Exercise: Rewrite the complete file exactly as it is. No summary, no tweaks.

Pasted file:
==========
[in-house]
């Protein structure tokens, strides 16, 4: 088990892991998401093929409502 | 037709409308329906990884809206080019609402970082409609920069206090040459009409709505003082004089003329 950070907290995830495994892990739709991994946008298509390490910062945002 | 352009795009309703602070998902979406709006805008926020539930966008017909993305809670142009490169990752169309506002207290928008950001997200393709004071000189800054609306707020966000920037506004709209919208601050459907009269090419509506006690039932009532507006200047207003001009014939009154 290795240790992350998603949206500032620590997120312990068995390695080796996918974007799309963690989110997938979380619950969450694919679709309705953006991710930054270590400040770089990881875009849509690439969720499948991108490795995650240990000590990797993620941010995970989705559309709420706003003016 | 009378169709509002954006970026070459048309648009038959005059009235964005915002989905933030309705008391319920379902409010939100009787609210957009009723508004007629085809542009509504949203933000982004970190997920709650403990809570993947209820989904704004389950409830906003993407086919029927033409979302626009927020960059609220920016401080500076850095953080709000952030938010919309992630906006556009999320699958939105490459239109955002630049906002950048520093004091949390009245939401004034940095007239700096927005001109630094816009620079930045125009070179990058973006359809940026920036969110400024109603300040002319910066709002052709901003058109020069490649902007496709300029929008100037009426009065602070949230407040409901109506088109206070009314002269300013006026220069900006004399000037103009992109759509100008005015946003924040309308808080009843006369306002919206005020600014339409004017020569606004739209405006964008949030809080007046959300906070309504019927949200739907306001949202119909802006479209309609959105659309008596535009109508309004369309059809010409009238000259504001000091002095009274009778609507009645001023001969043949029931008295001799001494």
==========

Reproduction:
[in-house]
């Protein structure tokens, strides 16, 4: 088990892991998401093929409502 | 037709409308329906990884809206080019609402970082409609920069206090040459009409709505003082004089003329 950070907290995830495994892990739709991994946008298509390490910062945002 | 352009795009309703602070998902979406709006805008926020539930966008017909993305809670142009490169990752169309506002207290928008950001997200393709004071000189800054609306707020966000920037506004709209919208601050459907009269090419509506006690039932009532507006200047207003001009014939009154 290795240790992350998603949206500032620590997120312990068995390695080796996918974007799309963690989110997938979380619950969450694919679709309705953006991710930054270590400040770089990881875009849509690439969720499948991108490795995650240990000590990797993620941010995970989705559309709420706003003016 | 009378169709509002954006970026070459048309648009038959005059009235964005915002989905933030309705008391319920379902409010939100009787609210957009009723508004007629085809542009509504949203933000982004970190997920709650403990809570993947209820989904704004389950409830906003993407086919029927033409979302626009927020960059609220920016401080500076850095953080709000952030938010919309992630906006556009999320699958939105490459239109955002630049906002950048520093004091949390009245939401004034940095007239700096927005001109630094816009620079930045125009070179990058973006359809940026920036969110400024109603300040002319910066709002052709901003058109020069490649902007496709300029929008100037009426009065602070949230407040409901109506088109206070009314002269300013006026220069900006004399000037103009992109759509100008005015946003924040309308808080009843006369306002919206005020600014339409004017020569606004739209405006964008949030809080007046959300906070309504019927949200739907306001949202119909802006479209309609959105659309008596535009109508309004369309059809010409009238000259504001000091002095009274009778609507009645001023001969043949029931008295001799001494």